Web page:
To sum up in a few words what being a follower of Jesus Christ means to me, it is about peace, following Jesus’ example, living as a disciple as best I can and using my gifts in God’s service.
Linda Beer, St Nicolas: I’ve worshipped at St Nicolas for 17 years since I moved back to this area from Bournemouth. I’m a sides person and welcomer. I put flowers in the lady chapel and help with flower arranging for festivals. You’ll often find me washing up in the kitchen, or giving lifts. And I try to encourage my nephew and godson in church.
My Christian faith has always been there. My Dad had a strong faith and I still have and use his “prayer a day” book.
Having left school at fifteen, I joined Satchwell Controls to work in the office and was fortunate to be sent to London to learn to operate the comptometer. I ended up doing accounts and wages for Miller, Morris and Booker, and then with my husband and other family members ran a hotel for five years. I also cared for my elderly parents and brought up two foster children.
Because my parents had such a strong faith in God, I always thought to myself that if it would upset Mum and Dad then it was better not to do it.
Being a follower of Jesus Christ is just part of my life. I say my prayers, count my blessings and pray for others.
Sue Blore, Church Warden, St Anne’s: I’ve been worshipping at St Anne’s for about 10 years and have been church warden for the past 4 or 5. With such a small congregation, as well as being church warden I act as treasurer, and help fund raise by serving Sunday cream teas through the summer months. I do whatever is needed!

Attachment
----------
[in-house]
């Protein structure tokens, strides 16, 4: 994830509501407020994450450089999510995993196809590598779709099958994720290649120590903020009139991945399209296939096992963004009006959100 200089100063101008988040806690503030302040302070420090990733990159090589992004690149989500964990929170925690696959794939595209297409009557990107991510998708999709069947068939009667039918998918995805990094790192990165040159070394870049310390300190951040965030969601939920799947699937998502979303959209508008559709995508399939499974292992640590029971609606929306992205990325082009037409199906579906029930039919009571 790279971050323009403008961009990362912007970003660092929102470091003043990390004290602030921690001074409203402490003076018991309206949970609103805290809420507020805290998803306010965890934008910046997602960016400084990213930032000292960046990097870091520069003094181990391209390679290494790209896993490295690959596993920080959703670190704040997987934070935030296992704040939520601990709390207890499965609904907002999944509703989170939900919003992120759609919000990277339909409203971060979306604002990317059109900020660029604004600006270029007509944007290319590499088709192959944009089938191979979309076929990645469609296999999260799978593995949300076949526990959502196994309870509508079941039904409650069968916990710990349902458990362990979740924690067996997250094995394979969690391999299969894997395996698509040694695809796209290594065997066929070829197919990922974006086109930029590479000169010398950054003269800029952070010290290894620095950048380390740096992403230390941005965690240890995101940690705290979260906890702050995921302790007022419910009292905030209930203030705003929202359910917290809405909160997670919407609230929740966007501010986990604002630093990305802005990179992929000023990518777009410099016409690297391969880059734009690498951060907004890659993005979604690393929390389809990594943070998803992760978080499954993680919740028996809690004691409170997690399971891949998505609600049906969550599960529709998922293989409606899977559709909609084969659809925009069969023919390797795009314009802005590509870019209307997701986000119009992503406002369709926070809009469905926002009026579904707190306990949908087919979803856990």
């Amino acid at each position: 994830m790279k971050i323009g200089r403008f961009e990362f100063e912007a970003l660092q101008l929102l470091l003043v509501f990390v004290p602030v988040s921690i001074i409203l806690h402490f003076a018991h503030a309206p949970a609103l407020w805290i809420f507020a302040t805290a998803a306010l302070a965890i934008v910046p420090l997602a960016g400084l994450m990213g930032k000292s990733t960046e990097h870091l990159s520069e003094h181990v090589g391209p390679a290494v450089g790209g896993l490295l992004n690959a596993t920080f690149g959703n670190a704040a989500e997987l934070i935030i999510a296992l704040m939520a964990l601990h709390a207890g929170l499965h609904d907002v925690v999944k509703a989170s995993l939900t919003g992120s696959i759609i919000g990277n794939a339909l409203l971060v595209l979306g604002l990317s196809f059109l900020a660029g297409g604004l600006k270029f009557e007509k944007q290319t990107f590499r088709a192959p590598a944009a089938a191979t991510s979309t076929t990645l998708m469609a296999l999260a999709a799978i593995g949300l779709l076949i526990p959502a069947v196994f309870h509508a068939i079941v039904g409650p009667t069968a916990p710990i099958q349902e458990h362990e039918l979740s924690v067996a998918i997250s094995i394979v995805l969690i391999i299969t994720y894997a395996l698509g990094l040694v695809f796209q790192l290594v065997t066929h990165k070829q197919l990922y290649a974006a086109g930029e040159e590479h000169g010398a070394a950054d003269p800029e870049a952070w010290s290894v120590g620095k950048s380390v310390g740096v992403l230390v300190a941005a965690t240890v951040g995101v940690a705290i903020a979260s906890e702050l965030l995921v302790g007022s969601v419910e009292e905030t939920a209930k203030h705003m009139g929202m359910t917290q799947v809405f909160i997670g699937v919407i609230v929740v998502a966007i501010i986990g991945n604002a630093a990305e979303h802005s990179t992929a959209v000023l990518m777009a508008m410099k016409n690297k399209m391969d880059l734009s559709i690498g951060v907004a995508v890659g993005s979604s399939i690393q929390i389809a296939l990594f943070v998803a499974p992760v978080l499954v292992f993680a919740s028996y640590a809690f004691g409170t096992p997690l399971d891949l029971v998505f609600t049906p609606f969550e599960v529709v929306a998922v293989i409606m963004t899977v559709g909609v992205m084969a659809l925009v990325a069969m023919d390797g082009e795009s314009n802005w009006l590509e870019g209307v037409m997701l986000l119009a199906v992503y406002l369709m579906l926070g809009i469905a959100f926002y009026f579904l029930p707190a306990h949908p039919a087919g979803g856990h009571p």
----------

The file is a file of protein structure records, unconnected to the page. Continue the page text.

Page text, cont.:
My Christian faith has always been there. My family worshipped regularly and I can remember the special children’s service at the church at the end of the road and going to Sunday school.
Professionally I ran my own hairdressing business and then had a family, bringing up my two girls. I was very involved with the schools they attended, being Chair of Governors at Lent Rise, and on the governing body at Burnham Upper School. I served on the PTA in various schools, and also helped my husband, Howard, with the accounts for his business. Latterly I worked in the accounts branch of a perfume department.
The impact of my faith is that I’ve always tried to be helpful and understanding towards others and to live as a Christian. That’s my way, but I also respect and value those around me who have other faiths. I look for the points of contact.
To sum up what being a follower of Jesus Christ means to me, it means I’m thankful. When I pray I always start by saying thank you for all the blessings I’ve had. That isn’t always easy, but I do feel blessed.
Janet Appleton, St Nicolas: I’ve been worshipping at St Nicolas for almost two years now, and was confirmed a year ago. I’m on Deanery Synod and PCC, sometimes lead intercessions and help where I can. I come to Connections, and enjoy being with other Christians, having the opportunity to think about such a wide variety of topics and share thoughts and feelings.